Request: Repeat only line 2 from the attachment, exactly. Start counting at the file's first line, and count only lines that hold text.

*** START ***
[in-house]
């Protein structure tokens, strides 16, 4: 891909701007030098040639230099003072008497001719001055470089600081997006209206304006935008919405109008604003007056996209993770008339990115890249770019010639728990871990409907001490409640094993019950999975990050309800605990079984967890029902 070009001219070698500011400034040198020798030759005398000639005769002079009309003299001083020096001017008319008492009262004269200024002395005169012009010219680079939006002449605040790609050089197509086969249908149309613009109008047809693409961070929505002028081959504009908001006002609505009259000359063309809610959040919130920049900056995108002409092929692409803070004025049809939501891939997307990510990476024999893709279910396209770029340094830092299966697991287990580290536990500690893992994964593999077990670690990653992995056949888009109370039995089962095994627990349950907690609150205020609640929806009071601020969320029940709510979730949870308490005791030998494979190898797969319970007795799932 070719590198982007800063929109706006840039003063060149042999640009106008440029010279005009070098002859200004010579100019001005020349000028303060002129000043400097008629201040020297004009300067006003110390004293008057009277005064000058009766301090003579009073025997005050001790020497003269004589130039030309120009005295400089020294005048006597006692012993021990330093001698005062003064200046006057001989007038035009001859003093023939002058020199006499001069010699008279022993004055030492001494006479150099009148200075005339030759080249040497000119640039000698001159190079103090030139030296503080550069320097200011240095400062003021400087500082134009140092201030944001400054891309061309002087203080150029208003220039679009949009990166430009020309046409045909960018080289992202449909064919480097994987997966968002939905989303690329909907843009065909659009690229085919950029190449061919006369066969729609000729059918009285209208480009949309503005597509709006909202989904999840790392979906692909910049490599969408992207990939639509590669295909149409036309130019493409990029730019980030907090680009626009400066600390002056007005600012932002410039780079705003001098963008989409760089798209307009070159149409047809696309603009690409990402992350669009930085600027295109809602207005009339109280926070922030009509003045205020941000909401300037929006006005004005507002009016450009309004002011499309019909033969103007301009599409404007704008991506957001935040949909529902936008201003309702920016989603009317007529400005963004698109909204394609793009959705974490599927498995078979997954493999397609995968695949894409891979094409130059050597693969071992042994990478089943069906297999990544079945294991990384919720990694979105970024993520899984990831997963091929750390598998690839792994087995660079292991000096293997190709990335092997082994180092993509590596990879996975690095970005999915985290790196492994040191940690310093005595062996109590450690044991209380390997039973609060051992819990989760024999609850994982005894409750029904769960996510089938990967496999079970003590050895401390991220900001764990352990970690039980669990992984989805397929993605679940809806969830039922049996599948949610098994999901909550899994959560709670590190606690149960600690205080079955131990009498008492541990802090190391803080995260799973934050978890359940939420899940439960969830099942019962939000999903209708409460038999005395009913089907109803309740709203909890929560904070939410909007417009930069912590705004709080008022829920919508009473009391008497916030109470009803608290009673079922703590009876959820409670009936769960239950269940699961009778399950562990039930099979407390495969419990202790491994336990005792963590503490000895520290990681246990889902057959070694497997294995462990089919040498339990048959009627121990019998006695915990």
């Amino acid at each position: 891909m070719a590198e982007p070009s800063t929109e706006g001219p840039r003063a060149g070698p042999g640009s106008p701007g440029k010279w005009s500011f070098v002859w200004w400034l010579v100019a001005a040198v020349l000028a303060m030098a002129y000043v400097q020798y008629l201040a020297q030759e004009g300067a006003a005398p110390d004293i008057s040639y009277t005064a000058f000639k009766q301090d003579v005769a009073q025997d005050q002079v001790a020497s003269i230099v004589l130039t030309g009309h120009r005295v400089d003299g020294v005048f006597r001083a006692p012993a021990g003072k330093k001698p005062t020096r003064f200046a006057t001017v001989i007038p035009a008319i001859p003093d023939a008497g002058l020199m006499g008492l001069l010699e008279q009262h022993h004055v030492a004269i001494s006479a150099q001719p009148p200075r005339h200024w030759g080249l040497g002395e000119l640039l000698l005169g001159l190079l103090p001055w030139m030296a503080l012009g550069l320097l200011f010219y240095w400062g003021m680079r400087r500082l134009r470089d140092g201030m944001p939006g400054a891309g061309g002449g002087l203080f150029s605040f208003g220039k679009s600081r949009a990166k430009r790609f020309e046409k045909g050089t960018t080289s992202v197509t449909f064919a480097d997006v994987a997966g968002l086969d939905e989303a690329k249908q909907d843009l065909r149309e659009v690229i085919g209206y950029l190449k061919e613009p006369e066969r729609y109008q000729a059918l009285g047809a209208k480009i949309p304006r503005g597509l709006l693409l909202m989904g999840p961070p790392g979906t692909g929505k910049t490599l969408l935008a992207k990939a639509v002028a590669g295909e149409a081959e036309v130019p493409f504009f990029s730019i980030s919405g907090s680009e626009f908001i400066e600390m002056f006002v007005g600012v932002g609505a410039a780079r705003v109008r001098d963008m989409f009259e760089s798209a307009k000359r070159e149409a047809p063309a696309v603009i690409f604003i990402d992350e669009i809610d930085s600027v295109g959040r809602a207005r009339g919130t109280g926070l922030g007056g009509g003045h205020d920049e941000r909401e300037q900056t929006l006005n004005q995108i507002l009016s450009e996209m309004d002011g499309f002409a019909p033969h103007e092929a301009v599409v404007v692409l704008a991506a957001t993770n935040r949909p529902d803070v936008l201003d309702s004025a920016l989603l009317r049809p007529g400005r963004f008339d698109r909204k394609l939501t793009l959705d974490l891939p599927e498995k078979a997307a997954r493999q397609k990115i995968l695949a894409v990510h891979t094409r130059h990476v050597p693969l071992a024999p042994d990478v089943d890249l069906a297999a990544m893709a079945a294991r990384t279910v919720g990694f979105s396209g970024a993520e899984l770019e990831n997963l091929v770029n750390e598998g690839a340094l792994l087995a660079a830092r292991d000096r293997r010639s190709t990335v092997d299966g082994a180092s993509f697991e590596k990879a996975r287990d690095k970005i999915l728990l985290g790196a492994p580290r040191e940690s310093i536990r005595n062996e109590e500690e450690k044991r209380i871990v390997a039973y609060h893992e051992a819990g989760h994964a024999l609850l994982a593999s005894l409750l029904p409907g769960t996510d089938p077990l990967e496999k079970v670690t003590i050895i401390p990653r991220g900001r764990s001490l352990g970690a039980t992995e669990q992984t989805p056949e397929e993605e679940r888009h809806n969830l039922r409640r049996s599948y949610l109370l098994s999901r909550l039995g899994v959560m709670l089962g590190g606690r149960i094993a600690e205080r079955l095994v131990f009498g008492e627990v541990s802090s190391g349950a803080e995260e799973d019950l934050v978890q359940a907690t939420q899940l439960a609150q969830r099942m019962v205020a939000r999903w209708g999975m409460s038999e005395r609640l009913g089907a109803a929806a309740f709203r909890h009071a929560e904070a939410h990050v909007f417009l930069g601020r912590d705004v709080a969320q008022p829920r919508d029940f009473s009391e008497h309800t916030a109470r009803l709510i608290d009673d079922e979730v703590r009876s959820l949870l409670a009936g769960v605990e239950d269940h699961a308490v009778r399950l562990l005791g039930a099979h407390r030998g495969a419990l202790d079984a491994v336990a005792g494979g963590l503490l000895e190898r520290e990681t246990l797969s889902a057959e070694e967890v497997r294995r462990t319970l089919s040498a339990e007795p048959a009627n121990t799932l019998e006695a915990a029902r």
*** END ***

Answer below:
């Protein structure tokens, strides 16, 4: 891909701007030098040639230099003072008497001719001055470089600081997006209206304006935008919405109008604003007056996209993770008339990115890249770019010639728990871990409907001490409640094993019950999975990050309800605990079984967890029902 070009001219070698500011400034040198020798030759005398000639005769002079009309003299001083020096001017008319008492009262004269200024002395005169012009010219680079939006002449605040790609050089197509086969249908149309613009109008047809693409961070929505002028081959504009908001006002609505009259000359063309809610959040919130920049900056995108002409092929692409803070004025049809939501891939997307990510990476024999893709279910396209770029340094830092299966697991287990580290536990500690893992994964593999077990670690990653992995056949888009109370039995089962095994627990349950907690609150205020609640929806009071601020969320029940709510979730949870308490005791030998494979190898797969319970007795799932 070719590198982007800063929109706006840039003063060149042999640009106008440029010279005009070098002859200004010579100019001005020349000028303060002129000043400097008629201040020297004009300067006003110390004293008057009277005064000058009766301090003579009073025997005050001790020497003269004589130039030309120009005295400089020294005048006597006692012993021990330093001698005062003064200046006057001989007038035009001859003093023939002058020199006499001069010699008279022993004055030492001494006479150099009148200075005339030759080249040497000119640039000698001159190079103090030139030296503080550069320097200011240095400062003021400087500082134009140092201030944001400054891309061309002087203080150029208003220039679009949009990166430009020309046409045909960018080289992202449909064919480097994987997966968002939905989303690329909907843009065909659009690229085919950029190449061919006369066969729609000729059918009285209208480009949309503005597509709006909202989904999840790392979906692909910049490599969408992207990939639509590669295909149409036309130019493409990029730019980030907090680009626009400066600390002056007005600012932002410039780079705003001098963008989409760089798209307009070159149409047809696309603009690409990402992350669009930085600027295109809602207005009339109280926070922030009509003045205020941000909401300037929006006005004005507002009016450009309004002011499309019909033969103007301009599409404007704008991506957001935040949909529902936008201003309702920016989603009317007529400005963004698109909204394609793009959705974490599927498995078979997954493999397609995968695949894409891979094409130059050597693969071992042994990478089943069906297999990544079945294991990384919720990694979105970024993520899984990831997963091929750390598998690839792994087995660079292991000096293997190709990335092997082994180092993509590596990879996975690095970005999915985290790196492994040191940690310093005595062996109590450690044991209380390997039973609060051992819990989760024999609850994982005894409750029904769960996510089938990967496999079970003590050895401390991220900001764990352990970690039980669990992984989805397929993605679940809806969830039922049996599948949610098994999901909550899994959560709670590190606690149960600690205080079955131990009498008492541990802090190391803080995260799973934050978890359940939420899940439960969830099942019962939000999903209708409460038999005395009913089907109803309740709203909890929560904070939410909007417009930069912590705004709080008022829920919508009473009391008497916030109470009803608290009673079922703590009876959820409670009936769960239950269940699961009778399950562990039930099979407390495969419990202790491994336990005792963590503490000895520290990681246990889902057959070694497997294995462990089919040498339990048959009627121990019998006695915990």